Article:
India’s Supreme Court says Hindu Ram temple can be built on contested site of 16th-century mosque
any punishment for the leaders of the demolition. That decision will be made as part of a criminal case still pending in a lower court.
Ever since the destruction of the mosque, the building of a Ram temple on the site has been a fixture in every BJP election manifesto. Leaders invoked it often in campaign rallies.
A slogan was born: “Mandir wahin banega” or “The temple will be built only there”. The issue of the temple lay at the core of a culture of polarising, antiminority politics that the BJP used to rise to power.
The opposition Congress party, under whose watch the mosque was demolished in 1992, has frequently proposed a negotiated settlement between the two communities. Yesterday,
though, it indicated it supported the court verdict.
“This judgment not only opened the doors for the temple’s construction but also closed the doors for BJP and others to politicise the issue,” spokesman Randeep Surjewala said.
Peer Mohamed, a political analyst who runs the political website Ippodhu, said resolution of the issue would remove a crucial electoral plank of the BJP. “But their political rhetoric will get strengthened,” he said. Other issues on the BJP’s agenda rely upon drawing lines between the Hindu majority and minorities.
In Assam, a national register of citizens intended to exclude illegal Bangladeshi immigrants left tens of thousands of Muslims off the list.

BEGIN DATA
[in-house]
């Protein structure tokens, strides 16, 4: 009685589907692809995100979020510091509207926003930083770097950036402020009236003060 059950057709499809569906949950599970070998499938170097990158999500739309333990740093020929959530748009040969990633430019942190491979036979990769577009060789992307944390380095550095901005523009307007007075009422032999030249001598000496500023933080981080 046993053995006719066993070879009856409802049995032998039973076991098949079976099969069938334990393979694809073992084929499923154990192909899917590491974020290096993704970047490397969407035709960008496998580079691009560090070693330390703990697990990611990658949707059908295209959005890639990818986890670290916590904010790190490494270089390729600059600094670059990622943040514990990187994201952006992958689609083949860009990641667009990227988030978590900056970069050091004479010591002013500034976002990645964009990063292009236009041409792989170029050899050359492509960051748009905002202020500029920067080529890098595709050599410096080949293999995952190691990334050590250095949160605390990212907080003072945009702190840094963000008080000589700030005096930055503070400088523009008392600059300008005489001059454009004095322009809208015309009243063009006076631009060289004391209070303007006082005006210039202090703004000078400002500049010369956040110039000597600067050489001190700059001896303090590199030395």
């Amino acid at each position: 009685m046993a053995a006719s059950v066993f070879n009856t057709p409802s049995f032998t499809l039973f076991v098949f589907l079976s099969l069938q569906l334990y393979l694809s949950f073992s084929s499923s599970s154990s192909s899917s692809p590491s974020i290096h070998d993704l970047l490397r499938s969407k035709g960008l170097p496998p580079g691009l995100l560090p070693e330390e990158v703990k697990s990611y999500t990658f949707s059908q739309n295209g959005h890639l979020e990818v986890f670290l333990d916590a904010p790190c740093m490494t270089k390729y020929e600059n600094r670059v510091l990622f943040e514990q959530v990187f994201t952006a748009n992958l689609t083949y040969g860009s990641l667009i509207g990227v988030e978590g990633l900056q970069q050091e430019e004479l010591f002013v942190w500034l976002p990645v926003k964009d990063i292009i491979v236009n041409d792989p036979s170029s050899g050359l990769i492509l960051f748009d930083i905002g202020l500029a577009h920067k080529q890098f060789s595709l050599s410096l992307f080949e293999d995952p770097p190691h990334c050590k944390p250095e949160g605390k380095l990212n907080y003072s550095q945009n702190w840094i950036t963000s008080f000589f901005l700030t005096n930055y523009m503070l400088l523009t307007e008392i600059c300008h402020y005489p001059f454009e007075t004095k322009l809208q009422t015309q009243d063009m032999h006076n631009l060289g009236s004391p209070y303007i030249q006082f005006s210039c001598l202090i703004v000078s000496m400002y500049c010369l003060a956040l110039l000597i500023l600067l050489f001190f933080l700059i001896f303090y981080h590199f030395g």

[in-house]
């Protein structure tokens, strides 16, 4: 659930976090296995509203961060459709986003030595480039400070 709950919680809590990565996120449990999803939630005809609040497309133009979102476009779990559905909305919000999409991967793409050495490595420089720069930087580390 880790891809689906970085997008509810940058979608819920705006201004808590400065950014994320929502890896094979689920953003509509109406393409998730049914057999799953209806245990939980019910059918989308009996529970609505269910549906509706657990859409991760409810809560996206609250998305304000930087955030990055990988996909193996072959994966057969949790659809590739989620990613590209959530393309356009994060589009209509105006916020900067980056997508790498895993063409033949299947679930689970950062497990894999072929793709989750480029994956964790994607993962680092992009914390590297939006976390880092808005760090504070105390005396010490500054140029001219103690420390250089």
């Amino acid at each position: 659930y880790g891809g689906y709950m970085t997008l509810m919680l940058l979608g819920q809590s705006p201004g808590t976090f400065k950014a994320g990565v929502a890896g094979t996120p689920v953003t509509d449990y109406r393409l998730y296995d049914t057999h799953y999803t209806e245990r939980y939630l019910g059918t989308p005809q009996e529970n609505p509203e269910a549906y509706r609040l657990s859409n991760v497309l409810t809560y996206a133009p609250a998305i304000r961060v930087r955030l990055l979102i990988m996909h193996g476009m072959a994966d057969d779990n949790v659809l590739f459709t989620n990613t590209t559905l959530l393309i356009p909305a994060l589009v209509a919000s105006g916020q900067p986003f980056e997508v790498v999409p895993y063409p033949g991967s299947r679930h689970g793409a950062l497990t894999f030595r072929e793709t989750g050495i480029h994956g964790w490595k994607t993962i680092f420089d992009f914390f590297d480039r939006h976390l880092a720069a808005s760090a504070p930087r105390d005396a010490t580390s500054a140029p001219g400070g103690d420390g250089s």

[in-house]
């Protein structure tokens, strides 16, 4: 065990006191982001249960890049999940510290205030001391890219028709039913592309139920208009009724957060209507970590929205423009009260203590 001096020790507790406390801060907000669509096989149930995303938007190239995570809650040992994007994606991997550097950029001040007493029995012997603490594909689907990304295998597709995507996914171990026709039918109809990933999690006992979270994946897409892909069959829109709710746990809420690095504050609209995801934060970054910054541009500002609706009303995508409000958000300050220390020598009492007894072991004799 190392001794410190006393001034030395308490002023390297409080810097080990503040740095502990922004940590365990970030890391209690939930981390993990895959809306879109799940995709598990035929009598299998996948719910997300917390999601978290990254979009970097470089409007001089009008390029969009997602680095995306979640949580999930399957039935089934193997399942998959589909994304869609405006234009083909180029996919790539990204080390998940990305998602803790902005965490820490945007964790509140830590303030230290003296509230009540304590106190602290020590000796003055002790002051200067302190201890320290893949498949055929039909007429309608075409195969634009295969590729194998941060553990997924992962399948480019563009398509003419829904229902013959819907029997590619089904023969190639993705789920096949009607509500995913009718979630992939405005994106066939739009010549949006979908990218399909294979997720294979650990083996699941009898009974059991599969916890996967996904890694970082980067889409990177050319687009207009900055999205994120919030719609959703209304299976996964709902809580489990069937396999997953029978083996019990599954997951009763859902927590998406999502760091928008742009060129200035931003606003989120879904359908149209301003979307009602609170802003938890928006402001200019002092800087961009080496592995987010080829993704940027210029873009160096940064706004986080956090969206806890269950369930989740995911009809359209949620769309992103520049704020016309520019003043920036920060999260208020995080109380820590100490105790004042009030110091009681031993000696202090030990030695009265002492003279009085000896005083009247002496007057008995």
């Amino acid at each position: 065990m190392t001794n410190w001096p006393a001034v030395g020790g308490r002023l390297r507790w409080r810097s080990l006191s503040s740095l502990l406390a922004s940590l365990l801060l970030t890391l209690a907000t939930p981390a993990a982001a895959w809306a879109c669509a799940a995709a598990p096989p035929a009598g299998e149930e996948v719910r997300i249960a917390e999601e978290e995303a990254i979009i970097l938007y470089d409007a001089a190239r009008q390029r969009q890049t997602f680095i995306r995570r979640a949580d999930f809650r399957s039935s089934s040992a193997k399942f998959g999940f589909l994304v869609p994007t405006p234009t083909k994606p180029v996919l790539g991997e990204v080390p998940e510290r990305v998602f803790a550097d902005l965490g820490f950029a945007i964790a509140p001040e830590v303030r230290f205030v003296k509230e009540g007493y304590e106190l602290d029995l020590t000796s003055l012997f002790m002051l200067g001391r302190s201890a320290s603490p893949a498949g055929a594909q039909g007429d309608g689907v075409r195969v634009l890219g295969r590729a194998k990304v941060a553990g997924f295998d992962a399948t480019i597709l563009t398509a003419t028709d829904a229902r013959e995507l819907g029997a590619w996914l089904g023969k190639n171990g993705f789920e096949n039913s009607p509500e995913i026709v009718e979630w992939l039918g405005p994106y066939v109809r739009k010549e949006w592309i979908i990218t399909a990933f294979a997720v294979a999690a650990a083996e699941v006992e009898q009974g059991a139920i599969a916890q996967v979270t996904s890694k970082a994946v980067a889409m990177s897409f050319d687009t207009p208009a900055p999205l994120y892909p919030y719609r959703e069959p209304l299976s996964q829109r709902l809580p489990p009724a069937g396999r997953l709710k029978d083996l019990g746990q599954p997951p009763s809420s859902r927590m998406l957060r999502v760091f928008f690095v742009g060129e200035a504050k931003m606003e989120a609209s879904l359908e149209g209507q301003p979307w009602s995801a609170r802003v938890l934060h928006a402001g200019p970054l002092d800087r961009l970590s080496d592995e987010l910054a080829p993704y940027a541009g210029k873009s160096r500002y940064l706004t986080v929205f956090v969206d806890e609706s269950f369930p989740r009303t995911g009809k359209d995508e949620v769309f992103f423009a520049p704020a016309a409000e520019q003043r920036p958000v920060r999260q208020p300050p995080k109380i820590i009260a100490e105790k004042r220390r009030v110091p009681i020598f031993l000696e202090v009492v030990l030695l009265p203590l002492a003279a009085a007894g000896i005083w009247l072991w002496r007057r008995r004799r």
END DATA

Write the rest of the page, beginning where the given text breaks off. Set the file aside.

Similarly, in Muslim-majority Kashmir, civil liberties have been restricted since the special constitutional status of the state of Jammu and Kashmir was suspended in August.
Commentators expressed concern over the precedent set by the Supreme Court ruling. That it was delivered “at a time when the party in power today is one which openly asserts its partisanship on Ayodhya should be reason enough to worry us about happens next to the republic”, wrote Siddharth
Varadarajan, the editor of The
Wire, a news website. Asaduddin Owaisi, a parliamentarian and the head of the All India Majlis-e-Ittehadul Muslimeen, said “faith has won out over the facts”.
He described the offer of two hectares of land elsewhere in Ayodhya as demeaning, saying: “Don’t patronise us.”
Mr Mohamed worried the verdict showed the judiciary yielding to the BJP’s majoritarian instincts. It broke the notion that all Indians were equal in the eyes of the law, he said.
“At the same time, I hope this will make people step up and defend these principles of equality – step up not as members of one religion or another, but as ordinary people, as a public,” he said. “We have to see if that will happen. This is a tipping point for Indian democracy.”
Since the mosque was destroyed, the building of a temple on the site has been a fixture in every BJP election manifesto